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Researchers identify several potent inhibitors of FTO gene

FTO-specific inhibitors could pave the way for the development of novel anti-obesity drugs and treatments

Individuals who are genetically predisposed to obesity may soon have a therapeutic solution to combat their condition, according researchers led by scientists from the National University of Singapore (NUS). They have identified several potent inhibitors that selectively target FTO (a fat mass and obesity-associated protein also known as alpha-ketoglutarate-dependent dioxygenase FTO), these FTO-specific inhibitors pave the way for the development of novel anti-obesity drugs and treatments.

The research, led by Assistant Professor Esther Woon from the Department of Pharmacy at the NUS Faculty of Science, along with colleagues from the Institute of Molecular and Cell Biology (IMCB) at the Agency for Science, Technology and Research (A*STAR), as well as the Nanyang Technological University, is the first to look at potential treatment of obesity from a genetic perspective. The findings 'A strategy based on nucleotide specificity leads to a subfamily-selective and cell-active inhibitor of N6-methyladenosine demethylase FTO', were published online in the journal Chemical Science.

Among the genetic influences, the FTO gene is one that is strongly linked to obesity, with genome wide studies showing that people with certain variations of the FTO gene are 70 per cent more likely to become obese. This has been shown for both children and adults, as well as across all major ethnic groups, including Chinese, Malay and Indian populations in Singapore.

To address this huge therapeutic gap in medicine, and to explore whether FTO is a probable therapeutic target for obesity, the researchers started to look at developing specific inhibitors of the FTO protein.

The researchers discovered several novel and potent FTO inhibitors, with the strongest being the 4-[N'-(4-Benzyl-pyridine-3-carbonyl)-hydrazino]-4-oxo-but-2-enoic acid. Many of the inhibitors are also able to selectively target FTO over other proteins that are very similar structurally. This discovery was done through an innovative drug discovery strategy called Dynamic Combinatorial Mass-Spectrometry, a method which combines the permutation power of dynamic combinatorial chemistry and the sensitivity of protein mass-spectrometry.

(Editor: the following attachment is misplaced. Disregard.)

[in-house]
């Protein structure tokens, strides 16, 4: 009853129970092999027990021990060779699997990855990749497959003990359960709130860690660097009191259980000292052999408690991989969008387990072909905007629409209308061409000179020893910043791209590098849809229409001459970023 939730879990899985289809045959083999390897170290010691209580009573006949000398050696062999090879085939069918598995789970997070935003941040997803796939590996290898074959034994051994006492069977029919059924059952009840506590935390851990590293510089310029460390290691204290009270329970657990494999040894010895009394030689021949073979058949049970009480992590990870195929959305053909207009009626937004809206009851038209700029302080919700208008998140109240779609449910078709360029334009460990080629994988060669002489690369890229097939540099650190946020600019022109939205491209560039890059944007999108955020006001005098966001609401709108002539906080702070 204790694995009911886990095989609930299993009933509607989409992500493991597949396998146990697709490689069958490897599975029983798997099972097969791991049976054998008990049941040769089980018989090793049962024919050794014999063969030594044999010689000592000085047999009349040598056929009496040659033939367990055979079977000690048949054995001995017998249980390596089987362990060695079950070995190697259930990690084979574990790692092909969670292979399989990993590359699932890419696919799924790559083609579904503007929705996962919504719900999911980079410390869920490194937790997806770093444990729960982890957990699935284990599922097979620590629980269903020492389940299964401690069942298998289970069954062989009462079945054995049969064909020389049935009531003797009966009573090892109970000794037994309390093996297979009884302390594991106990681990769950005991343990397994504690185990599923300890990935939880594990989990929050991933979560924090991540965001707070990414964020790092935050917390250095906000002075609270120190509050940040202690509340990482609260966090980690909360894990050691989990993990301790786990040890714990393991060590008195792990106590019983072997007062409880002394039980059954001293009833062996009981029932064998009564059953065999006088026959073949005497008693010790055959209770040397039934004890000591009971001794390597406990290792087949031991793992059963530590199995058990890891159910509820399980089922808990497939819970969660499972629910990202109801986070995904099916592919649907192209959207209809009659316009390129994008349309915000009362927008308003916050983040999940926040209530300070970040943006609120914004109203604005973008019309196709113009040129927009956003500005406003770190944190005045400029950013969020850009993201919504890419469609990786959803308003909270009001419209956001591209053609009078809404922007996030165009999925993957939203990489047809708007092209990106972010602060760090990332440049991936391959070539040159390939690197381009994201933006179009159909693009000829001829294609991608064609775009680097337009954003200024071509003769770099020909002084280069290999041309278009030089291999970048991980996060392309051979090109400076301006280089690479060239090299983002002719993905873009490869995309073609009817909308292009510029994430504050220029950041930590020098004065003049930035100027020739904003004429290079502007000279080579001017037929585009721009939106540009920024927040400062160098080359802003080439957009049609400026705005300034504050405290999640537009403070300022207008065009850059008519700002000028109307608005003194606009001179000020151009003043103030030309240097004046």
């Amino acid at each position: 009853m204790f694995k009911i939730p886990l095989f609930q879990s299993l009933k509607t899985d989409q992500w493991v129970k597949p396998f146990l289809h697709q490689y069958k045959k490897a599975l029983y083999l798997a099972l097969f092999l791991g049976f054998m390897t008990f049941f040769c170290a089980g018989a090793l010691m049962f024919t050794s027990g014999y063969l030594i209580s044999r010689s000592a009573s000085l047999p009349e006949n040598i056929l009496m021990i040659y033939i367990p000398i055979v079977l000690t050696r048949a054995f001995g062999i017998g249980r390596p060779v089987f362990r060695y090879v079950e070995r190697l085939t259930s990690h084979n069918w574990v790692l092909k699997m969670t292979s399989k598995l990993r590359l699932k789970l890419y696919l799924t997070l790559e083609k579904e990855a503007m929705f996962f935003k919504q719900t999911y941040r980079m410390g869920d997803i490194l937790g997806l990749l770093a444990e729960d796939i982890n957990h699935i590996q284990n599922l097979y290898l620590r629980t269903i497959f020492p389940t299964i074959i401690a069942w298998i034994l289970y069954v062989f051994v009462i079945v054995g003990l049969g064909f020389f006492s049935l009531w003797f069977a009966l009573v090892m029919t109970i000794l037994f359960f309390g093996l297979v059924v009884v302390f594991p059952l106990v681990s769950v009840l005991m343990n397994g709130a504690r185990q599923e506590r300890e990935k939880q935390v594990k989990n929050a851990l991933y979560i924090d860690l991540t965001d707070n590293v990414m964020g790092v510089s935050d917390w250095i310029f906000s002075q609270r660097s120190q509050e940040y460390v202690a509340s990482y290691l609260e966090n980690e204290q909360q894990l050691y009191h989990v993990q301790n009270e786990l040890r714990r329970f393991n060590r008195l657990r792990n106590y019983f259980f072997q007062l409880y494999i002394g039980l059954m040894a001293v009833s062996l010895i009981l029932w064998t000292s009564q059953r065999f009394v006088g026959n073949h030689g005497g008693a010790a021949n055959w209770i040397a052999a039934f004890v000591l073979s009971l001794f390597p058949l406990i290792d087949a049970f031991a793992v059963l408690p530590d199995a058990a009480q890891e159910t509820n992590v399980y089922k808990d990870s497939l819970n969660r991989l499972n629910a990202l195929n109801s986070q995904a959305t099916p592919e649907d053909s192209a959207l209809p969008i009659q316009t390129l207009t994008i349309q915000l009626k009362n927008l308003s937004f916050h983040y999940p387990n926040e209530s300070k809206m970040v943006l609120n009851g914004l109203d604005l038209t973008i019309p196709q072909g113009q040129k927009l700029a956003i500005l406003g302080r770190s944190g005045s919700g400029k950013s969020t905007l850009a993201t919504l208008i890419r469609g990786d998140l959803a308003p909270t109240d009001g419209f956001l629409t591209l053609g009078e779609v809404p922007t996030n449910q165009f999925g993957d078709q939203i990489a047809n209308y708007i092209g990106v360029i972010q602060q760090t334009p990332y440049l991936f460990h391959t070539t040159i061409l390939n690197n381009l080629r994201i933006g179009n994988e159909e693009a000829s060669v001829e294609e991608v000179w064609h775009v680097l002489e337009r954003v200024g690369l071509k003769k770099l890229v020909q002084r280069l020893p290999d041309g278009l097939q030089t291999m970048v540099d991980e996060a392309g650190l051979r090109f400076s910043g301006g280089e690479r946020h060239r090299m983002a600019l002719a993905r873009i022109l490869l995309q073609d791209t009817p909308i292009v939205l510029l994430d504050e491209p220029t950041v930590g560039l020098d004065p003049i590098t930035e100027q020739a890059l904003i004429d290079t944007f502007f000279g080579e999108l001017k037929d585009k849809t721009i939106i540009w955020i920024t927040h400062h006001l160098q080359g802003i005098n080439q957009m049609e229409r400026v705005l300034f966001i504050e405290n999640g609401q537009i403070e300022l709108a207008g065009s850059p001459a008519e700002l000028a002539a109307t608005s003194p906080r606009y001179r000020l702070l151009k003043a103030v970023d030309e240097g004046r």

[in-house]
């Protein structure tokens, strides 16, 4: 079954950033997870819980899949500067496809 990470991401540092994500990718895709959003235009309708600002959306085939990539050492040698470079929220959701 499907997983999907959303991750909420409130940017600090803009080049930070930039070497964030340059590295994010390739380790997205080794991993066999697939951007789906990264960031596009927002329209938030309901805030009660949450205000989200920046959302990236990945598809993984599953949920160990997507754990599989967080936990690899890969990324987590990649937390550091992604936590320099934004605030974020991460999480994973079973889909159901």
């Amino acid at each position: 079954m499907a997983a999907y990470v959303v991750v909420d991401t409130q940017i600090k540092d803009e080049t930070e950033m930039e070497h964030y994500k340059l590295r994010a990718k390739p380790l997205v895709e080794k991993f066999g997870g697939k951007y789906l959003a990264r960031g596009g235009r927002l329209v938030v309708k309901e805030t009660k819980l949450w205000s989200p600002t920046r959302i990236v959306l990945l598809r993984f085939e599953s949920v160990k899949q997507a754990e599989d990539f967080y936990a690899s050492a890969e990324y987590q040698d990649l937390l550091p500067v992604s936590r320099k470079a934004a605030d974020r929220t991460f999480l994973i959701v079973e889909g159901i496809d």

"Such remarkable selectivity is rarely achieved and is the 'holy grail' in drug discovery, as it potentially translates to significantly reduced side effects,” said Woon. “This is demonstrated by the promising activities and low cytotoxicity of some of these inhibitors in cells."

The researchers claim their findings could reveal new areas for the development of novel anti-obesity drugs and treatments. They are currently working closely with Associate Professor Tai E Shyong and Assistant Professor Sue-Anne Toh, who are from NUS Yong Loo Lin School of Medicine, as well as Dr Liu Mei Hui of the Food Science and Technology programme at the NUS Faculty of Science, to study the molecular mechanisms and effects of the FTO inhibitors on other closely-related metabolic diseases, such as diabetes. They also hope to secure funding to further their research.

"Recognising a genetic, or even epigenetic, component in obesity certainly changes the way in which we approach to the treatment of the disease. What is so exciting about these FTO inhibitors is that they represent a potential new class of anti-obesity drugs, which target one of the most common genetic causes of obesity," she added. "Conceivably, if this research comes to fruition, it should benefit a large majority of the population. However, there is still a lot to learn about the actual mechanistic link between FTO and obesity. The challenge now is to uncover the mystery through the use of these selective FTO inhibitors.”

The researchers have filed a patent for the inhibitors through the NUS Industry Liaison Office, which is part of NUS Enterprise.

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